June 30, 2021

Finding adventure through the works of Bill Bryson

Bill Bryson has become a household name thanks to his honest and understated examinations of history, culture, and travel. Through his writings, he offers readers the chance to potter along with him as he muses over life’s questions – big and small. The real question is, where to start? Well, that depends on you.

For the history buff: A Short History of Nearly Everything

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From the Big Bang through to mass extinctions, the rise of human civilization and the naming of plants, Bill Bryson concludes one key fact in A Short History of Nearly Everything – our existence here on Earth is absolutely extraordinary. Here he delves into all of the whos, whats, whys, and hows that were left unanswered from his schooldays, highlighting the intrinsic connection between every living thing on the planet, as well as the relevance of our ongoing discoveries from the past. Curious about where you and your ancestors came from? It’s all in here.

quotation marksIn answer to the question of why it happened, I offer the modest proposal that our Universe is simply one of those things which happen from time to time.

For the curious: The Body

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You may be well-versed in the art of self-reflection, but have you ever wondered how it all actually works in there? In The Body, Bryson literally looks within to answer questions such as, ‘why do we feel pain?’, ‘how do our eyes see?, and ‘how has superstition and stigma impacted those with life-changing illnesses?’ At times a visceral and uncomfortable read, this incredibly well-researched tome challenges social myths around the human body and utilizes the brains of myriad experts to do so. A must-read for anyone who has ever wondered about the ways in which humans grow, live, heal, and deteriorate over their lifetimes.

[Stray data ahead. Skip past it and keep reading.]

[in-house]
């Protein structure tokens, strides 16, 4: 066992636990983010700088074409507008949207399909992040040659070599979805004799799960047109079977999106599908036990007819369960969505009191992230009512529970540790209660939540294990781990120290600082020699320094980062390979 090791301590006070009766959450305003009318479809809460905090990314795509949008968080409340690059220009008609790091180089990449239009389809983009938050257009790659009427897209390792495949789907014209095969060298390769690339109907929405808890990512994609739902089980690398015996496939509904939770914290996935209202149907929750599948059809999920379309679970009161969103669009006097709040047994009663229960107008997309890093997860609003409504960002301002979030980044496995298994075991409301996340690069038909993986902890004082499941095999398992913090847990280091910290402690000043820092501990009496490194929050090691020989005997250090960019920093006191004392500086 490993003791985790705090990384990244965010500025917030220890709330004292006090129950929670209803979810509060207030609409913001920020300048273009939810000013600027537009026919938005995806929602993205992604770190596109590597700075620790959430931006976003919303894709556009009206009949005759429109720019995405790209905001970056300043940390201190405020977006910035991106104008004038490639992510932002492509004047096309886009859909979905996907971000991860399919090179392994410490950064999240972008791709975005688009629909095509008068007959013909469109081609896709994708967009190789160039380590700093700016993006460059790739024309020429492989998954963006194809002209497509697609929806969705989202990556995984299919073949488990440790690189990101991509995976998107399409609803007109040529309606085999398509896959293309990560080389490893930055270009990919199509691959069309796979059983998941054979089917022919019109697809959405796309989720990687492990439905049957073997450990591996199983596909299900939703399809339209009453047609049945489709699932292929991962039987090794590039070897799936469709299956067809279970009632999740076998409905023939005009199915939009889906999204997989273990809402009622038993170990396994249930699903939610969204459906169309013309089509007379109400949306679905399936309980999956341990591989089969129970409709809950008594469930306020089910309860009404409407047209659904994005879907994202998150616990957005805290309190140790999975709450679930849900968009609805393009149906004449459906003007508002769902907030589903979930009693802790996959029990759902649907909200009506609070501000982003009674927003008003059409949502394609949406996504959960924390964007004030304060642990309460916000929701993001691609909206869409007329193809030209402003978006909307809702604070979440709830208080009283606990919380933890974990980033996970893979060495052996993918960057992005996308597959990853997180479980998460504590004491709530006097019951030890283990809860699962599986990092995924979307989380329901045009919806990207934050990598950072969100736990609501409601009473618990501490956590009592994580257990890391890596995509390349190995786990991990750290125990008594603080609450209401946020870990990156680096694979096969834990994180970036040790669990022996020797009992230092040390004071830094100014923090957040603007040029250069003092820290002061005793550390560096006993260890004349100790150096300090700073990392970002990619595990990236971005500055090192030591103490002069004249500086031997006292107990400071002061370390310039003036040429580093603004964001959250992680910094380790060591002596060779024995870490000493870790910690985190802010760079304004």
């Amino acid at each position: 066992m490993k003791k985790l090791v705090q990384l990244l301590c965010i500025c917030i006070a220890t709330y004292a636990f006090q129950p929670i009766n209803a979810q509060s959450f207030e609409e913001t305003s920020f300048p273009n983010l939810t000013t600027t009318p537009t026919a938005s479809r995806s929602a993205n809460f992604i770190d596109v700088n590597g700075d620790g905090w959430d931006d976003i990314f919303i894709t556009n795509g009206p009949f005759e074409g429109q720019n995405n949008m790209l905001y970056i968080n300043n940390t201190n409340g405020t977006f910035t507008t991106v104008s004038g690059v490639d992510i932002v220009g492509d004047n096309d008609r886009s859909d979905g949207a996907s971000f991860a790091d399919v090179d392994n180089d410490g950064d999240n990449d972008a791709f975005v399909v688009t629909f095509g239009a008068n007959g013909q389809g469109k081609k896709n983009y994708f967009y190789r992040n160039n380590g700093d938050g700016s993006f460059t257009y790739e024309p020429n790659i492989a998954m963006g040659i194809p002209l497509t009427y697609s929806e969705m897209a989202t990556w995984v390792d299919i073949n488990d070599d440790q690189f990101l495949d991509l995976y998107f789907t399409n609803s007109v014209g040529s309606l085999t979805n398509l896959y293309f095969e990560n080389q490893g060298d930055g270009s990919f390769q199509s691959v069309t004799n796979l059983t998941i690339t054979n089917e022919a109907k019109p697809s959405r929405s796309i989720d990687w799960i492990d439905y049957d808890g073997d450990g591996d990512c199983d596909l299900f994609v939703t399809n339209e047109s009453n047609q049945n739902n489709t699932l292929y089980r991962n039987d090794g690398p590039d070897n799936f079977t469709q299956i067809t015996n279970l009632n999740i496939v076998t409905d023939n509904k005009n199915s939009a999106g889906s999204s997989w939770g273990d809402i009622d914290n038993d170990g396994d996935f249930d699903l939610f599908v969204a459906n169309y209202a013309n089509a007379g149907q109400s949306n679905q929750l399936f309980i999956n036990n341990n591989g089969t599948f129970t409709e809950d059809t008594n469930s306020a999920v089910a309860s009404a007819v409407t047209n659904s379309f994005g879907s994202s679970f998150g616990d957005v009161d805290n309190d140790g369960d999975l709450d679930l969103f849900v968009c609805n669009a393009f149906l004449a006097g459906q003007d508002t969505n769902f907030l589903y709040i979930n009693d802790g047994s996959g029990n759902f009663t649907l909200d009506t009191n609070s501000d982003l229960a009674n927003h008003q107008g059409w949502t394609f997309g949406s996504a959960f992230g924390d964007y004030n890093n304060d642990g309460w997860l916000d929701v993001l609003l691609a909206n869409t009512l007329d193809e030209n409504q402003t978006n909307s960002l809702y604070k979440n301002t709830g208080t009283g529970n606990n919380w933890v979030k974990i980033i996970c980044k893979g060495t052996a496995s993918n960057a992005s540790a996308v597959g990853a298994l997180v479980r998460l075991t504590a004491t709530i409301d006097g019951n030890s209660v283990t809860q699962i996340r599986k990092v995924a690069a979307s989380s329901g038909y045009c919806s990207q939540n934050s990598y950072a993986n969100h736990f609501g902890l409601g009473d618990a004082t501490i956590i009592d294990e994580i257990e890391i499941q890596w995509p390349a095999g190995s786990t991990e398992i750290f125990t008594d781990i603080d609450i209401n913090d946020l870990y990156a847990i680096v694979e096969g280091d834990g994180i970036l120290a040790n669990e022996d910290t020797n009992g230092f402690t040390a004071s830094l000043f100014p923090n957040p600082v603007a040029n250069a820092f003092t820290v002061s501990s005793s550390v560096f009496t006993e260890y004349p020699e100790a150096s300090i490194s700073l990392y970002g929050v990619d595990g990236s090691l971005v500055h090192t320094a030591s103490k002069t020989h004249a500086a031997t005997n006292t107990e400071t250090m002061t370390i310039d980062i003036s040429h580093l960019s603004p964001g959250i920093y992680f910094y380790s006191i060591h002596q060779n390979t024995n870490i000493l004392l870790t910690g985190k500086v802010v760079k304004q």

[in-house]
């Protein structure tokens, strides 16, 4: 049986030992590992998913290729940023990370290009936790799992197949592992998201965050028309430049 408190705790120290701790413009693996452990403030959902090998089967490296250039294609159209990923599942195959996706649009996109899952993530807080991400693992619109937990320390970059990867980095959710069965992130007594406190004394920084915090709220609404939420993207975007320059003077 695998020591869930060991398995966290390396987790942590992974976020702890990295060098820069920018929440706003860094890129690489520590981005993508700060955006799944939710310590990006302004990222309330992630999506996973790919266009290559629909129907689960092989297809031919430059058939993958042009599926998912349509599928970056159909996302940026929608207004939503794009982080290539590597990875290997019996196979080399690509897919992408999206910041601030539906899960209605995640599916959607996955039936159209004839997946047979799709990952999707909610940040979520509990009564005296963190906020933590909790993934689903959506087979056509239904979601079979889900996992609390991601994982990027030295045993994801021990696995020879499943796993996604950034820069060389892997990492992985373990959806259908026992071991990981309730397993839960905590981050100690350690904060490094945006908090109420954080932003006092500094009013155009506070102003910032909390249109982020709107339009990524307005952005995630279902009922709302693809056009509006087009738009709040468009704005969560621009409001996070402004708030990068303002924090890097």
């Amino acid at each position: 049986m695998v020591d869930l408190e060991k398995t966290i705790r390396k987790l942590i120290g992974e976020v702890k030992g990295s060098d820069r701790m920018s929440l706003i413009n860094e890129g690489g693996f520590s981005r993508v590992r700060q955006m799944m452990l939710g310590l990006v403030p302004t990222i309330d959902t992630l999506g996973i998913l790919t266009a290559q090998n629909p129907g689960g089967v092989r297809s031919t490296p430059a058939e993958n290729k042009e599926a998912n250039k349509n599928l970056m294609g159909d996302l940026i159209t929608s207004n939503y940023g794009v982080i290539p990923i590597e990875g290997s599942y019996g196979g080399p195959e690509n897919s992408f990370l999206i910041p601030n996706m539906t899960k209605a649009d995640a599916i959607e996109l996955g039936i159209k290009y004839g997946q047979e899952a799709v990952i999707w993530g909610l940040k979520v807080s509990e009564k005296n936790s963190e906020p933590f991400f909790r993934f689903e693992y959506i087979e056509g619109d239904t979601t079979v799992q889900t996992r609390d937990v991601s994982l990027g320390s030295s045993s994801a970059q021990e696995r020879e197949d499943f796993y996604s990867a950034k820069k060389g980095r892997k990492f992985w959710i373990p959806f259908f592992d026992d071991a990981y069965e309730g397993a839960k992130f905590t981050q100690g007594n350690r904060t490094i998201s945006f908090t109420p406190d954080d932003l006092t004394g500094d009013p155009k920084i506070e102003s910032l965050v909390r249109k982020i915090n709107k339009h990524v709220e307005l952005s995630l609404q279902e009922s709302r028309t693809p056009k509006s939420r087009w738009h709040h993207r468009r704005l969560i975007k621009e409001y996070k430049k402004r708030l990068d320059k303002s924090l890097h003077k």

quotation marksThe only thing special about the elements that make you is that they make you. That is the miracle of life.

For the keen traveller: Neither Here Nor There

Having grown older and somewhat wiser, Neither Here Nor There is the story of how Bryson retraced his steps from Hammerfest in Norway to Istanbul in Turkey, a journey he first made as a university student. We get to go along for the ride and experience sometimes charming, sometimes hair-raising European towns in a way that only Bryson can. Aside from his deep adoration of maps, this book highlights again and again just how much range of character, culture, and tradition exists within the boundaries of Europe. A must-read for anyone with itchy feet and a fondness for slow adventures.

quotation marksBut that's the glory of foreign travel, as far as I am concerned. I don't want to know what people are talking about. I can't think of anything that excites a greater sense of childlike wonder than to be in a country where you are ignorant of almost everything.

For the homebody: At Home

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How have fashions come and gone throughout history? When did we start cultivating crops? Where did table manners come from? Bryson answers these questions and many more in his book At Home: A Short History of Private Life. Within these pages, he examines the often overlooked comforts and inventions of the home, questioning their origin and the circumstances of their invention. With his trademark curiosity and wry tone, he lays bare the history of how normal people have lived throughout history, discovering that at the end of the day, we’re an odd but innovative bunch.

quotation marks[Americans] were, for one thing, so smitten with the idea of progress that they invented things without having any idea whether those things would be of any use.

For the Anglophile: Notes From a Small Island

On completing the first couple of chapters, you might be led to believe that Bryson holds nothing but disdain for the United Kingdom. He details it’s consistently dreary weather and documents even drearier people, but read between the lines and you’ll find that he manages to tap into the almost indescribable charm of Great Britain. Having lived in Yorkshire for two decades, this book is the account of his final gad about the island before moving back to the U.S. In these pages he seeks to take stock of the unique character, language, place names, and idiosyncrasies of the British – from the love of Marmite to the obsession with the weather.

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